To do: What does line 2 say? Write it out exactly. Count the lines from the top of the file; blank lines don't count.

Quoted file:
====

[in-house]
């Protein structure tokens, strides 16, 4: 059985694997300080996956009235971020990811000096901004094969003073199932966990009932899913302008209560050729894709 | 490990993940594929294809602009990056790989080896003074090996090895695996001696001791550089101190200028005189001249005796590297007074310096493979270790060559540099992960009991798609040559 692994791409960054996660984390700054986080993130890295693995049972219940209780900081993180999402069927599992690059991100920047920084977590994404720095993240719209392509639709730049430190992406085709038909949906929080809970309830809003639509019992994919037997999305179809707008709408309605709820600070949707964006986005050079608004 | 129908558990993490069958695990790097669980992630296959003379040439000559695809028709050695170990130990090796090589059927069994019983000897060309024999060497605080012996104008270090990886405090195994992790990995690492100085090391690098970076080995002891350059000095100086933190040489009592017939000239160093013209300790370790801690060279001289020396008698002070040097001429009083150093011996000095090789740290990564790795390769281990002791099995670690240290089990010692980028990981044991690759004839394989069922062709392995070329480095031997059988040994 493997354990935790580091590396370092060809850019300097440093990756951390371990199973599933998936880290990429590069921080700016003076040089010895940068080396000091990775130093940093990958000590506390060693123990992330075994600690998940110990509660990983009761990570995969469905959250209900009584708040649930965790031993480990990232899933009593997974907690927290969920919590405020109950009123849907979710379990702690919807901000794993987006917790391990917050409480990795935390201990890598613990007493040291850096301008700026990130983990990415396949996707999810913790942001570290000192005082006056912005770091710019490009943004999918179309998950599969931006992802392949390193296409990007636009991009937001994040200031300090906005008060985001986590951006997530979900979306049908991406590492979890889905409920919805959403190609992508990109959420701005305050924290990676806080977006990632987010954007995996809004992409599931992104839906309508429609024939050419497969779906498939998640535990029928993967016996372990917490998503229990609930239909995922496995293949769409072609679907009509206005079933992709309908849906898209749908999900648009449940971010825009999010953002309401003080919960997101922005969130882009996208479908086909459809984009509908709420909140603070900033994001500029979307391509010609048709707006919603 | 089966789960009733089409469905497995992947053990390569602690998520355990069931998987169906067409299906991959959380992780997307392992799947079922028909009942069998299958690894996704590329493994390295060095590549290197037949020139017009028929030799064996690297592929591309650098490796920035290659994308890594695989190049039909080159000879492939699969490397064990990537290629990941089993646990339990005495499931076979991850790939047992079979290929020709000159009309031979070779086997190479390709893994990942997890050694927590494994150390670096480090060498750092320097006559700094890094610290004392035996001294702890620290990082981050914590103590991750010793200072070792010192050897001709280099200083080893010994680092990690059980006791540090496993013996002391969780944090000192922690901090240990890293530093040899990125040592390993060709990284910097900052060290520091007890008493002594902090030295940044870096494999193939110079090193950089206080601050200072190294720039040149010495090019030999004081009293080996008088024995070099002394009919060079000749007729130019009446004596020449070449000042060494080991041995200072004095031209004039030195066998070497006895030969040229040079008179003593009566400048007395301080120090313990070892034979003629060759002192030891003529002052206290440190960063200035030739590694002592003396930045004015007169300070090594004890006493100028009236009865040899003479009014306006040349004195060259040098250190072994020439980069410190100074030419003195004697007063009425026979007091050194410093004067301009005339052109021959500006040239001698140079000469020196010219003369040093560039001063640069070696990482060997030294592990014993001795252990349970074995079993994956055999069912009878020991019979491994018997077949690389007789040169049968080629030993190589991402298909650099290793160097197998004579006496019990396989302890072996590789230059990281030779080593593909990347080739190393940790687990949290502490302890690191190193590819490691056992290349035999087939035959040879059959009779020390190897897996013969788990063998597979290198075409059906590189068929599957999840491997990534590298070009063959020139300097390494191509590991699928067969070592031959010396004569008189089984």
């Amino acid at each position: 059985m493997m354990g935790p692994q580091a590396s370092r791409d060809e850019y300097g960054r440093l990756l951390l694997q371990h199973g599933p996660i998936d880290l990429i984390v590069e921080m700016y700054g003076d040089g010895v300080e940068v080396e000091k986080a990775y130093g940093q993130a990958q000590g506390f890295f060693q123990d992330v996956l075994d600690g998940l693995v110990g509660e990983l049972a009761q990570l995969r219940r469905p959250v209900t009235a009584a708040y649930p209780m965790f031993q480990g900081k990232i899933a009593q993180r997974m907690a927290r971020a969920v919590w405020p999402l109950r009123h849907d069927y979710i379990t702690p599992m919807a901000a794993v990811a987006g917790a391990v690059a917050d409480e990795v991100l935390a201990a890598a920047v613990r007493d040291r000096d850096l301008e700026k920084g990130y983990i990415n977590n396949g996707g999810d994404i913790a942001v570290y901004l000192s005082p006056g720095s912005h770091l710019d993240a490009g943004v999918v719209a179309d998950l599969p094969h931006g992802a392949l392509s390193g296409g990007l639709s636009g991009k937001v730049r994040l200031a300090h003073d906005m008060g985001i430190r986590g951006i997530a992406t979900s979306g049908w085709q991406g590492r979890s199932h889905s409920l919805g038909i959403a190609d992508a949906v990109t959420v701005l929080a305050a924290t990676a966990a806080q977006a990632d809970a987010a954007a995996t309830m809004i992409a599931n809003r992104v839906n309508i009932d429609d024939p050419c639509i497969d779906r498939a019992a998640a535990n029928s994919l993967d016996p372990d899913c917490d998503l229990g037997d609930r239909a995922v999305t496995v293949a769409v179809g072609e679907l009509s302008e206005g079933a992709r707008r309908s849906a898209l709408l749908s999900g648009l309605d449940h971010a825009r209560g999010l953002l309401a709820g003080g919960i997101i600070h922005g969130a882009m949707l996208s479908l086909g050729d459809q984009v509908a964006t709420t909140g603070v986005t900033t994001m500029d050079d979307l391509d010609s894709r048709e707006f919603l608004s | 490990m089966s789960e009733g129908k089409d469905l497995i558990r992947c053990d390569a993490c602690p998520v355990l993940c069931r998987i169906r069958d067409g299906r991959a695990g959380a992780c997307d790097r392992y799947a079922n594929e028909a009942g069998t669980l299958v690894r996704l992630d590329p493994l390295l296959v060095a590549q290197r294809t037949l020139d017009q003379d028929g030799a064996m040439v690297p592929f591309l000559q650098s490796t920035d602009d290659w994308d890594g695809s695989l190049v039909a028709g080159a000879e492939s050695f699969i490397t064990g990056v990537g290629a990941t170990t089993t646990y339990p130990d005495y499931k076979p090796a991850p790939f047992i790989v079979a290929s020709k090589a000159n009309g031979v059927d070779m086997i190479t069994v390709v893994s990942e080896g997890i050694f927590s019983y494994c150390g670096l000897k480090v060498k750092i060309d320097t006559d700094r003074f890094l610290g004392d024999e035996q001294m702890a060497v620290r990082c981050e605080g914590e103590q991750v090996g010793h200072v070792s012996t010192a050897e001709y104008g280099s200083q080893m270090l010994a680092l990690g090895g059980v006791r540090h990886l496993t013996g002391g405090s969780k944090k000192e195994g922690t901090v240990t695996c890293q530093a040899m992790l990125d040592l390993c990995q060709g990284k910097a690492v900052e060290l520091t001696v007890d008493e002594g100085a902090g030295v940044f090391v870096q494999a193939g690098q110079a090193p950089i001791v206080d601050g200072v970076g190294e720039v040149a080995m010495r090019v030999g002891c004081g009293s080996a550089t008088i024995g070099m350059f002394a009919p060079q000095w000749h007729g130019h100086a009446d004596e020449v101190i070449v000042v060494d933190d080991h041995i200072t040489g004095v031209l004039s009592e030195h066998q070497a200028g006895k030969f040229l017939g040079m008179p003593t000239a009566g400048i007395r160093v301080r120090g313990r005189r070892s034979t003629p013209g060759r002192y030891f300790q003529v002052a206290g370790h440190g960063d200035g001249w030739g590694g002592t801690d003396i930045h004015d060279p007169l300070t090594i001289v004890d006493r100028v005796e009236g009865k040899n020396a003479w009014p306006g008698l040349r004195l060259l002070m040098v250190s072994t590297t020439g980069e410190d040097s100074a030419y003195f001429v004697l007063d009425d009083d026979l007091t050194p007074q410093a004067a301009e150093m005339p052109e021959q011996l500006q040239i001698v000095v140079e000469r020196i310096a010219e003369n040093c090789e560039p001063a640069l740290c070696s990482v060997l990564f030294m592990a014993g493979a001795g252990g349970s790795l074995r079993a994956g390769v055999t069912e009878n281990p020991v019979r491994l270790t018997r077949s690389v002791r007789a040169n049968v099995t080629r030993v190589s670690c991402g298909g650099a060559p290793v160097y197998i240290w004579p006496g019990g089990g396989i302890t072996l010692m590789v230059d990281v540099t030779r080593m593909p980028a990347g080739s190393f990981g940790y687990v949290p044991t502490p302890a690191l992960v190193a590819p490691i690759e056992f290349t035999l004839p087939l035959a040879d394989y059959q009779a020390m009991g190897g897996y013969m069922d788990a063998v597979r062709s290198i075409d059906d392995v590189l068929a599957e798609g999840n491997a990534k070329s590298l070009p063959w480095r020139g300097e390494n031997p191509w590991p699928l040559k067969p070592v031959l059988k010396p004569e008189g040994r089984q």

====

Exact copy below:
């Protein structure tokens, strides 16, 4: 059985694997300080996956009235971020990811000096901004094969003073199932966990009932899913302008209560050729894709 | 490990993940594929294809602009990056790989080896003074090996090895695996001696001791550089101190200028005189001249005796590297007074310096493979270790060559540099992960009991798609040559 692994791409960054996660984390700054986080993130890295693995049972219940209780900081993180999402069927599992690059991100920047920084977590994404720095993240719209392509639709730049430190992406085709038909949906929080809970309830809003639509019992994919037997999305179809707008709408309605709820600070949707964006986005050079608004 | 129908558990993490069958695990790097669980992630296959003379040439000559695809028709050695170990130990090796090589059927069994019983000897060309024999060497605080012996104008270090990886405090195994992790990995690492100085090391690098970076080995002891350059000095100086933190040489009592017939000239160093013209300790370790801690060279001289020396008698002070040097001429009083150093011996000095090789740290990564790795390769281990002791099995670690240290089990010692980028990981044991690759004839394989069922062709392995070329480095031997059988040994 493997354990935790580091590396370092060809850019300097440093990756951390371990199973599933998936880290990429590069921080700016003076040089010895940068080396000091990775130093940093990958000590506390060693123990992330075994600690998940110990509660990983009761990570995969469905959250209900009584708040649930965790031993480990990232899933009593997974907690927290969920919590405020109950009123849907979710379990702690919807901000794993987006917790391990917050409480990795935390201990890598613990007493040291850096301008700026990130983990990415396949996707999810913790942001570290000192005082006056912005770091710019490009943004999918179309998950599969931006992802392949390193296409990007636009991009937001994040200031300090906005008060985001986590951006997530979900979306049908991406590492979890889905409920919805959403190609992508990109959420701005305050924290990676806080977006990632987010954007995996809004992409599931992104839906309508429609024939050419497969779906498939998640535990029928993967016996372990917490998503229990609930239909995922496995293949769409072609679907009509206005079933992709309908849906898209749908999900648009449940971010825009999010953002309401003080919960997101922005969130882009996208479908086909459809984009509908709420909140603070900033994001500029979307391509010609048709707006919603 | 089966789960009733089409469905497995992947053990390569602690998520355990069931998987169906067409299906991959959380992780997307392992799947079922028909009942069998299958690894996704590329493994390295060095590549290197037949020139017009028929030799064996690297592929591309650098490796920035290659994308890594695989190049039909080159000879492939699969490397064990990537290629990941089993646990339990005495499931076979991850790939047992079979290929020709000159009309031979070779086997190479390709893994990942997890050694927590494994150390670096480090060498750092320097006559700094890094610290004392035996001294702890620290990082981050914590103590991750010793200072070792010192050897001709280099200083080893010994680092990690059980006791540090496993013996002391969780944090000192922690901090240990890293530093040899990125040592390993060709990284910097900052060290520091007890008493002594902090030295940044870096494999193939110079090193950089206080601050200072190294720039040149010495090019030999004081009293080996008088024995070099002394009919060079000749007729130019009446004596020449070449000042060494080991041995200072004095031209004039030195066998070497006895030969040229040079008179003593009566400048007395301080120090313990070892034979003629060759002192030891003529002052206290440190960063200035030739590694002592003396930045004015007169300070090594004890006493100028009236009865040899003479009014306006040349004195060259040098250190072994020439980069410190100074030419003195004697007063009425026979007091050194410093004067301009005339052109021959500006040239001698140079000469020196010219003369040093560039001063640069070696990482060997030294592990014993001795252990349970074995079993994956055999069912009878020991019979491994018997077949690389007789040169049968080629030993190589991402298909650099290793160097197998004579006496019990396989302890072996590789230059990281030779080593593909990347080739190393940790687990949290502490302890690191190193590819490691056992290349035999087939035959040879059959009779020390190897897996013969788990063998597979290198075409059906590189068929599957999840491997990534590298070009063959020139300097390494191509590991699928067969070592031959010396004569008189089984």